We use cookies to improve your website experience. To learn about our use of cookies and how you can manage your cookie settings, please see our Cookie Policy. By continuing to use the website, you consent to our use of cookies. Close

Introduction

JCT Contract Administration


Page 1

Introduction

Introduction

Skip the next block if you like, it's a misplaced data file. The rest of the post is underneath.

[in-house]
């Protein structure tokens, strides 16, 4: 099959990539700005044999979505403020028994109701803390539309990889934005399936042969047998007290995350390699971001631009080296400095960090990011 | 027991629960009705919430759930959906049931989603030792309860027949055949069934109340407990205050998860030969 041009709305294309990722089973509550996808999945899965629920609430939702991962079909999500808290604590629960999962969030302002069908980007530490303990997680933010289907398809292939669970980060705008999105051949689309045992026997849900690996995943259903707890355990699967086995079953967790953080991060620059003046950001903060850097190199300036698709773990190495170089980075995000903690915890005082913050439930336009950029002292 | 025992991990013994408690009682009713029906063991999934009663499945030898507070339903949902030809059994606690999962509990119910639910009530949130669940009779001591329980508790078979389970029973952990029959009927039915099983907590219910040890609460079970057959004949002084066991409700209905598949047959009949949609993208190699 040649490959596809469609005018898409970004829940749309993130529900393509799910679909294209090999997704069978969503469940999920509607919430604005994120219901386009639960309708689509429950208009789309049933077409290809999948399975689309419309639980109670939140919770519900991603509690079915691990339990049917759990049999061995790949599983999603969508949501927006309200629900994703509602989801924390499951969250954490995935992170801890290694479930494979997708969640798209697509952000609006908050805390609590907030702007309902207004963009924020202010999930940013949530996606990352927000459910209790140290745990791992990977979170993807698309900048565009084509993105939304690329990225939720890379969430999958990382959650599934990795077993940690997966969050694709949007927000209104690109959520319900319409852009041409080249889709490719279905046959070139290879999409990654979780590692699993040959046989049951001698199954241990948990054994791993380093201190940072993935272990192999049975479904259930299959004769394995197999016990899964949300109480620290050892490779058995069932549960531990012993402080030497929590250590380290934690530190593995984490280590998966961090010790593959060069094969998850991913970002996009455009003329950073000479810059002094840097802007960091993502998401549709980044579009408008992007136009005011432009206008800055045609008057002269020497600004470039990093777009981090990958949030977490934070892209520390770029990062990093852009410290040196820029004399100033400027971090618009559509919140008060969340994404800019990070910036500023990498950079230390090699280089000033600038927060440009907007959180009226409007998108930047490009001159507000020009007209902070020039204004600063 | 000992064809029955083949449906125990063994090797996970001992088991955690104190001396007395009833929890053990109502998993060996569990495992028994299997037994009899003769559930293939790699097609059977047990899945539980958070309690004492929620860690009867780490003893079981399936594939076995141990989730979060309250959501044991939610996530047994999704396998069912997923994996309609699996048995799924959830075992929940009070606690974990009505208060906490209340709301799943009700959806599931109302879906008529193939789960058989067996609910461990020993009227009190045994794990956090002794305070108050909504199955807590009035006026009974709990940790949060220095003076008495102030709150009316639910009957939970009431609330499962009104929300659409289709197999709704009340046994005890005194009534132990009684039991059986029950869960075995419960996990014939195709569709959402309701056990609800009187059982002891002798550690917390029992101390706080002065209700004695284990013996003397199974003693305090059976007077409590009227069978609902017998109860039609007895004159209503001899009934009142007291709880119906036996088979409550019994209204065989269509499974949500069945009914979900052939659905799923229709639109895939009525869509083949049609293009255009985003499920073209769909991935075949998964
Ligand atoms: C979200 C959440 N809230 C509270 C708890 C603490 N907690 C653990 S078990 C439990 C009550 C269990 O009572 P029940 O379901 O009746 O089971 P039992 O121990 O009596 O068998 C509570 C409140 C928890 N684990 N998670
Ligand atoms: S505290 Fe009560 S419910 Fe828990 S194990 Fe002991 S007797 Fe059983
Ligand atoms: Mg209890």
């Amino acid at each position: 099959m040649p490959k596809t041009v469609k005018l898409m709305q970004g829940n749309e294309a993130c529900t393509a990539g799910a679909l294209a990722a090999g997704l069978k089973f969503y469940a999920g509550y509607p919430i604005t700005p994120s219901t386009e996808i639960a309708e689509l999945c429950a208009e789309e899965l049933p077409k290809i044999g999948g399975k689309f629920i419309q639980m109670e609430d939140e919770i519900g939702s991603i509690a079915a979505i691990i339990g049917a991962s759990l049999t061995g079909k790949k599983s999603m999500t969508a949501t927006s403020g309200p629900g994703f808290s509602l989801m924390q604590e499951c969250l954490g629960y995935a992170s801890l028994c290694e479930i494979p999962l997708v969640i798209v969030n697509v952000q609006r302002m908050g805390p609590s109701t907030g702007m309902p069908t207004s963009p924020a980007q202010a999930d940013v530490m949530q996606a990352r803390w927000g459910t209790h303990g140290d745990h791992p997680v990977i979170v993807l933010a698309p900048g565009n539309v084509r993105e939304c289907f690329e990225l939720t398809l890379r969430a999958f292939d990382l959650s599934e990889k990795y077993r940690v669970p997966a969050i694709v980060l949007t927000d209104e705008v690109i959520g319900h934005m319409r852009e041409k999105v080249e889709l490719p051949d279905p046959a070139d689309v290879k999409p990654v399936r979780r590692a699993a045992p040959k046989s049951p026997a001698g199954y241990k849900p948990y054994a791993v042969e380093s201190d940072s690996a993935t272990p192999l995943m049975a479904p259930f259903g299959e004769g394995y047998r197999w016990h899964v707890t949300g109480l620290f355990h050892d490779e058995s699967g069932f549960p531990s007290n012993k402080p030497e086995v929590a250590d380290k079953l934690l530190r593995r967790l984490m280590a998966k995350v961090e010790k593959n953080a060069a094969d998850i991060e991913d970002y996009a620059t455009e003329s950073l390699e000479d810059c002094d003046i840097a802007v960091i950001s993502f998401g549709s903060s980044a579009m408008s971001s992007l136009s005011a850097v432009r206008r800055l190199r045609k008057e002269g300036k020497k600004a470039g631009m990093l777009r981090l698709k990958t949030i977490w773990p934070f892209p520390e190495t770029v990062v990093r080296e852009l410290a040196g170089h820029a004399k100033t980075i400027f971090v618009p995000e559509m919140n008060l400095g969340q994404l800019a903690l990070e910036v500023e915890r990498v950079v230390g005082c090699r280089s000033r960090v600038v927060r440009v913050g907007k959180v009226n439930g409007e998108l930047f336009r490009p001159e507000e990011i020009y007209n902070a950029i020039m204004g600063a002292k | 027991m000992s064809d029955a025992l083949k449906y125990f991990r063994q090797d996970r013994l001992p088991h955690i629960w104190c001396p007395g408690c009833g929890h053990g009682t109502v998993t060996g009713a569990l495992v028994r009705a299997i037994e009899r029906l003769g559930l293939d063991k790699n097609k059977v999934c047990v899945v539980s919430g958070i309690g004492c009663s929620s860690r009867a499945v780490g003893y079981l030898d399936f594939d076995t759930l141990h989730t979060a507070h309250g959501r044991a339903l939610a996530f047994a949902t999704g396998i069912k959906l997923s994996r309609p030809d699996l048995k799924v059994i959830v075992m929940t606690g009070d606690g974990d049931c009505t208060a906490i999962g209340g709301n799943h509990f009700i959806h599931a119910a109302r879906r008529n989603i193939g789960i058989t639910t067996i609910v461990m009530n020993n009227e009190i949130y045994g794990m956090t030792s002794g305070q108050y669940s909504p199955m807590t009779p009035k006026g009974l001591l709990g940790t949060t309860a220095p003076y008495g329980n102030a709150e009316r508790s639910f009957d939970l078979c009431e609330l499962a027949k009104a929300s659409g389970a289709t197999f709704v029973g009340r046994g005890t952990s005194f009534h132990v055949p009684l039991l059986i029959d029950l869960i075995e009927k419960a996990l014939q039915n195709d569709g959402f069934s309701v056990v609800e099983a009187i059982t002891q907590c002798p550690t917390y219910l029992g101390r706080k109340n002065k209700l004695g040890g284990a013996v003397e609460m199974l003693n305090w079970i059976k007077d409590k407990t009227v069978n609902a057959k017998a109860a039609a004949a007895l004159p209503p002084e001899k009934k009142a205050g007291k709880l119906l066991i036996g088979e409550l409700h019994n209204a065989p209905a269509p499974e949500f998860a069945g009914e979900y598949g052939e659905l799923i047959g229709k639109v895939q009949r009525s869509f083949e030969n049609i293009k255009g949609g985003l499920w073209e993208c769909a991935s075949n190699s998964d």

Commercial contracts are how buildings are built! No matter how good the design, engineering and construction, without arranging a suitable means for specifying, ordering and paying for work, nothing will happen. This means that it is vitally important to understand how to arrange and administer building contracts. Without this understanding, whether you are a client, architect, quantity surveyor, contractor or sub-contractor, you might not get what you expected. Additionally, the fact that contracts involve different parties with different interests leads to a natural tension between client and contractor. A client will naturally want the best building as quickly as possible at the lowest possible price. If a client fails to do this, it will be accused of not obtaining value for money. A contractor must be commercially oriented towards maximising profit for the firm. If a contractor fails to do this, its share price will dip and it will be vulnerable to take over from another firm, perhaps with a more robust intent! Although it is in the long-term interest of all parties to produce good buildings, it is naïve to expect all parties in a project to work to the benefit of the project and deny that strong commercial pressures exist to extract the most from the other party. Cooperative forms of working such as partnering based on negotiation are, therefore, of limited practical applicability. Sooner or later, one party will feel aggrieved that they are being taken advantage of by the other and the love affair will be over. This falling out is often seen at the start of a recession in the industry, when margins tighten and pencils are sharpened. Parties are happy to cooperate when there is plenty of work to go around, but as soon as profits or cash flow are threatened, they start to look for any additional benefits by scouring the contract.